This Car Built By University Students Gets An Insane 3,421 Miles Per Gallon

You’ll certainly stand out when you park it in the driveway.

Every year, the Shell Eco-Marathon Americas, a competition challenging high school and university students to build insanely fuel efficient vehicles. The winners often achieve over 100 times the miles per gallon of a typical car. It’s a little burst of hope for the future of transportation–if these kids can build these cars, imagine what will happen when they’re actually part of the auto industry.


This year’s big winner was the University of Toronto, which got 3,421 miles per gallon for their gasoline-powered vehicle on a track in Detroit. This was the university’s third year in the competition, but its first win.

“The first year we had a basic car, an aluminum chassis, a badly designed aeroshell, and an off-the-shelf engine,” says Prashanth Murali Krishna, the co-team leader and an aerospace engineering graduate student. “Last year we improved a lot of things, changed a lot of designs, built and designed our own engine.”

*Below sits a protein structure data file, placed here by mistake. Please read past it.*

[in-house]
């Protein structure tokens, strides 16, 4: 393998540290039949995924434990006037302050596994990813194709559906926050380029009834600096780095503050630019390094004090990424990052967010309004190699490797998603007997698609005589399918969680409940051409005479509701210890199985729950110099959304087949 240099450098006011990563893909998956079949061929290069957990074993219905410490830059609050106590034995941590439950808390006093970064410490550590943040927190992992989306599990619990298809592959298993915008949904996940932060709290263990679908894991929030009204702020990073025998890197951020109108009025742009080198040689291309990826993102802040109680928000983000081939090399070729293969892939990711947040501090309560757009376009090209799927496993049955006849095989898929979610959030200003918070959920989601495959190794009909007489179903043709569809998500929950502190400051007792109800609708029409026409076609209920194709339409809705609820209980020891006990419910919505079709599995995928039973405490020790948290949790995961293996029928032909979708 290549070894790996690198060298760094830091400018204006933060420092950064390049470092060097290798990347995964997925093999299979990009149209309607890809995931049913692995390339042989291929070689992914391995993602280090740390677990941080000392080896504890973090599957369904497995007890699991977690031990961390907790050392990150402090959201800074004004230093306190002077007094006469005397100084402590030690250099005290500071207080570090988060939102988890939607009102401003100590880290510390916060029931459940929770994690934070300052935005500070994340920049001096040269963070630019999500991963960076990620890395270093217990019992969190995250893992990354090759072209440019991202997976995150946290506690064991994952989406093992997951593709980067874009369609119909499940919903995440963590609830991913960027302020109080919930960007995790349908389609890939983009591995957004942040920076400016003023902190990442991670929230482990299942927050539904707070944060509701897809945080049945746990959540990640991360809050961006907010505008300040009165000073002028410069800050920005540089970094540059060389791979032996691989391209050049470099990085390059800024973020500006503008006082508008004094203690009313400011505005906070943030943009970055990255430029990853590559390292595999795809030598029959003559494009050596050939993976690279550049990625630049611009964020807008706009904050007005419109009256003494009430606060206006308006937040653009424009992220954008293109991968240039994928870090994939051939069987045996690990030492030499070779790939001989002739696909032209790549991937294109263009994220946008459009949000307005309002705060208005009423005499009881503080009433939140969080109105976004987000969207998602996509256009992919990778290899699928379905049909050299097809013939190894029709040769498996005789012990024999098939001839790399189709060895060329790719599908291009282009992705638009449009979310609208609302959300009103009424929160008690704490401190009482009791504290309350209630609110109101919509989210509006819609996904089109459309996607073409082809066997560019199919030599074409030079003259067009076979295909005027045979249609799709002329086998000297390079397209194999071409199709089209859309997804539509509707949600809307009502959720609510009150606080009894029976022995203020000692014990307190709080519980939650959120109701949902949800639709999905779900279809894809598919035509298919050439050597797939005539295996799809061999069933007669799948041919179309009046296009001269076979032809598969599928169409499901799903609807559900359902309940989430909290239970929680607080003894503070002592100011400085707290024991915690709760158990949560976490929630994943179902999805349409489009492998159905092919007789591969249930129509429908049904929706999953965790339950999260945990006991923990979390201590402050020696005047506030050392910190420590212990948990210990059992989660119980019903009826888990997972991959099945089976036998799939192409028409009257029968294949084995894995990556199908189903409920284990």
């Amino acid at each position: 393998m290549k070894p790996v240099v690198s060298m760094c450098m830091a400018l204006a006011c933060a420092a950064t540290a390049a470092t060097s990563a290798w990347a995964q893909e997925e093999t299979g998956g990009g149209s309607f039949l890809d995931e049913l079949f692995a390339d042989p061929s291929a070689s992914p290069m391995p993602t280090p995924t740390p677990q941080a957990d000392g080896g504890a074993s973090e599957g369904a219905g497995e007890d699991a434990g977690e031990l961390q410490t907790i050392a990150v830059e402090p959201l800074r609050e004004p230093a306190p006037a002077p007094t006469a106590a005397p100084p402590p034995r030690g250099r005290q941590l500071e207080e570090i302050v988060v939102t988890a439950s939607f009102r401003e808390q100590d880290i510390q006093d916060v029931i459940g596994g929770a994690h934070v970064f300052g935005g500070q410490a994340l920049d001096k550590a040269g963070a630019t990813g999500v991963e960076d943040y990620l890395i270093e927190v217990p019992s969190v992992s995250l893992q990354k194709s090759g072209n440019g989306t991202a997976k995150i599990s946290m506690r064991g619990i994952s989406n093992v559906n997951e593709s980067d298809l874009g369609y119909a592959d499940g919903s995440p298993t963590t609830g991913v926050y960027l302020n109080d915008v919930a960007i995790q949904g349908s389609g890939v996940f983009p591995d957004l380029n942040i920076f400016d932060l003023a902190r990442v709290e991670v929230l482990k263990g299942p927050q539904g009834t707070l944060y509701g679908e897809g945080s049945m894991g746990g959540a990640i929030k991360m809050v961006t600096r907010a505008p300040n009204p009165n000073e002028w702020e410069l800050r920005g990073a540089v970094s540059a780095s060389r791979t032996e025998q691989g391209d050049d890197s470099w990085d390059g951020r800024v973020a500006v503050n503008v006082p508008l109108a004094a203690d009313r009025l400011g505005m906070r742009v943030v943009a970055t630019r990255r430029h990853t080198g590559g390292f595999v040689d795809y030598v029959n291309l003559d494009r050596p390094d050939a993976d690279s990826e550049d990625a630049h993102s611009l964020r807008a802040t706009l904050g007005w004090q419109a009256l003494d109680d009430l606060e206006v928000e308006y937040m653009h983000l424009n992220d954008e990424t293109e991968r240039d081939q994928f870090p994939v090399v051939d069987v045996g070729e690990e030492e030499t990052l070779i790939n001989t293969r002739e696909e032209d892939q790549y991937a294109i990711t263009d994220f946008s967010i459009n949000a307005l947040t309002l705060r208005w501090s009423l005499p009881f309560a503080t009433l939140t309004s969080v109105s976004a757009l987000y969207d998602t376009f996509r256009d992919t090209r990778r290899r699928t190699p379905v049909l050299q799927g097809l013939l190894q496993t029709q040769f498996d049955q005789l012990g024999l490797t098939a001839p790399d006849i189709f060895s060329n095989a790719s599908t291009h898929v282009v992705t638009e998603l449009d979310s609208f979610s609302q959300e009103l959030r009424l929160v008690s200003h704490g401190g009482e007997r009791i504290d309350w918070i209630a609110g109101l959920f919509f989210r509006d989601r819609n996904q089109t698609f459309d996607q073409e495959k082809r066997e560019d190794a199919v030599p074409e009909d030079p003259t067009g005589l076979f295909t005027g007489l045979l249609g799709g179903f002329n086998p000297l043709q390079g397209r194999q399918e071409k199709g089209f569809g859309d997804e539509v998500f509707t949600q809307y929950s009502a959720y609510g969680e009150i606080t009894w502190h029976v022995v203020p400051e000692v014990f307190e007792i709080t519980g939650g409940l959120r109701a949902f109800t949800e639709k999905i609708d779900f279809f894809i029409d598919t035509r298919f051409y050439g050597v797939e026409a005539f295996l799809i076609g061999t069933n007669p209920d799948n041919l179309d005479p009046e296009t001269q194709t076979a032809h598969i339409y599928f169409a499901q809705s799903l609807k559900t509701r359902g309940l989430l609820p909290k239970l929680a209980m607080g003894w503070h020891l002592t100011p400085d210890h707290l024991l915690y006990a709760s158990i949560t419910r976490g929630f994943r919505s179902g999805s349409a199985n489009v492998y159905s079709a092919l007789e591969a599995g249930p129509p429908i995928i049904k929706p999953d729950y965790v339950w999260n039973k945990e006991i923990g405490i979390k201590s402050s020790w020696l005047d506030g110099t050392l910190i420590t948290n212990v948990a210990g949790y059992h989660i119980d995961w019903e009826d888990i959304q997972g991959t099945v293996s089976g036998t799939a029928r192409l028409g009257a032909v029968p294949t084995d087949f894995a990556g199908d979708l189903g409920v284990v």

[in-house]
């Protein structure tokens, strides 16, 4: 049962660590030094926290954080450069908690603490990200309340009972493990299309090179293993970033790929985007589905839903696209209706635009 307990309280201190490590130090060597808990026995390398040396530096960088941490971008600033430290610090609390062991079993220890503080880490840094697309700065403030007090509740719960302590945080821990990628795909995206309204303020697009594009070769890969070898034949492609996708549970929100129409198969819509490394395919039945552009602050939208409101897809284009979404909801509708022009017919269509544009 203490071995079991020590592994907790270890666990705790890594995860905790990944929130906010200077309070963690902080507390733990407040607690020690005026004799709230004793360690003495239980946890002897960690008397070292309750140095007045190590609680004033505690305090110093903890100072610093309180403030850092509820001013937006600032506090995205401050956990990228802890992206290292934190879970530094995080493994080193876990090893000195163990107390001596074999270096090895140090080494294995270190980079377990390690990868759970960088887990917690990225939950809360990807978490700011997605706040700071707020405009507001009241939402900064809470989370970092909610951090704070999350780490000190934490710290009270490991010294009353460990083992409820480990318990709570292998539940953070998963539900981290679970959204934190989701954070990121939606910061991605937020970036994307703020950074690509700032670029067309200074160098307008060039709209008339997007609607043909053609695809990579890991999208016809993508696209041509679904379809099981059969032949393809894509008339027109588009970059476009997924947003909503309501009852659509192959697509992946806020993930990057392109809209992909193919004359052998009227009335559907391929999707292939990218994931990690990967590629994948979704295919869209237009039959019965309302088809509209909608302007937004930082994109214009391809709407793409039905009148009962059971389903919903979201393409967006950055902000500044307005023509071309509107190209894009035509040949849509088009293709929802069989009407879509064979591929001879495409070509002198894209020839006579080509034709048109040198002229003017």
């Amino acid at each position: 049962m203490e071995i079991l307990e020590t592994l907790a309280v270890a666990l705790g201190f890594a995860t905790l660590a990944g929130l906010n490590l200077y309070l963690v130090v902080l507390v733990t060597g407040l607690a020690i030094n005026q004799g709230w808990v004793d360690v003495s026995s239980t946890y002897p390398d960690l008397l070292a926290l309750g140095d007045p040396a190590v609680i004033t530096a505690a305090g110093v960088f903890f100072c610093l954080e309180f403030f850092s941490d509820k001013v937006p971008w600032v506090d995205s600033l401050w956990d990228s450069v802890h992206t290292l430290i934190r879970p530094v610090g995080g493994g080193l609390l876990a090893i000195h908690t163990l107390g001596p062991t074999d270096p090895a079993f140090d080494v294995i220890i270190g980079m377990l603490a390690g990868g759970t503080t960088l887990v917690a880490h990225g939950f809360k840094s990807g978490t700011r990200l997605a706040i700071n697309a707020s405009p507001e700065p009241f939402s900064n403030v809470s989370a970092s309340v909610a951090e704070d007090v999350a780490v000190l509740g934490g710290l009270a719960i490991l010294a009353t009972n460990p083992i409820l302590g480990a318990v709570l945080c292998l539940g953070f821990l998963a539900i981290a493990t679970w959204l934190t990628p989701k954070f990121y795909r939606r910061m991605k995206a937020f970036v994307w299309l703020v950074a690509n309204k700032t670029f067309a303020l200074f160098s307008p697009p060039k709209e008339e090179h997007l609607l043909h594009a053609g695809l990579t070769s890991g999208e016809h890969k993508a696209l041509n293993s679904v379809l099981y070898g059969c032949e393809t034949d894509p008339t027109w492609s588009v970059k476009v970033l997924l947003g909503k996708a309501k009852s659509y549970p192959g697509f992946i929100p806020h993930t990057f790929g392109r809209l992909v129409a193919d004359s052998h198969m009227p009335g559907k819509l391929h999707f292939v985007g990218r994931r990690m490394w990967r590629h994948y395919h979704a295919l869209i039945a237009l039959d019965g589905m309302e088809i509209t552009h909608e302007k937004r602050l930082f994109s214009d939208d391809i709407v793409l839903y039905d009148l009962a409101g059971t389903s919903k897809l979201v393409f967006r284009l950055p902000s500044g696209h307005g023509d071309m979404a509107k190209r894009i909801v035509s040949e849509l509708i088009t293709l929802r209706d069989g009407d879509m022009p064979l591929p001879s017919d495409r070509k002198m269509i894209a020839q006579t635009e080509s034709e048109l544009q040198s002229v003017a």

The University of Toronto was actually the only team this year with a fully custom-designed engine; other teams generally take an off-the-shelf model, like a leaf-blower engine, and modify it.

Since the Toronto team did such a thorough job of overhauling their vehicle last year, this year was all about refinement. It was still a lot of work, though–the team was still making final adjustments to the car on the day of the competition.

While Krishna doesn’t have any immediate plans to go into the automotive industry after graduating later this year, he says that others on his team want to be a part of it–hopefully taking their fuel-efficiency expertise with them.

Other winners of this year’s competition include a hydrogen fuel cell car from Colorado’s Wheat Ridge High School that gets 151 miles per kilowatt-hour; a battery electric vehicle built by students at Indiana’s Mater Dei high school that gets 450 miles per kilowatt-hour; and an ethanol-powered car from University of Colorado Boulder that reaches 842 miles per gallon.


About the author

Ariel Schwartz is a Senior Editor at Co.Exist. She has contributed to SF Weekly, Popular Science, Inhabitat, Greenbiz, NBC Bay Area, GOOD Magazine and more.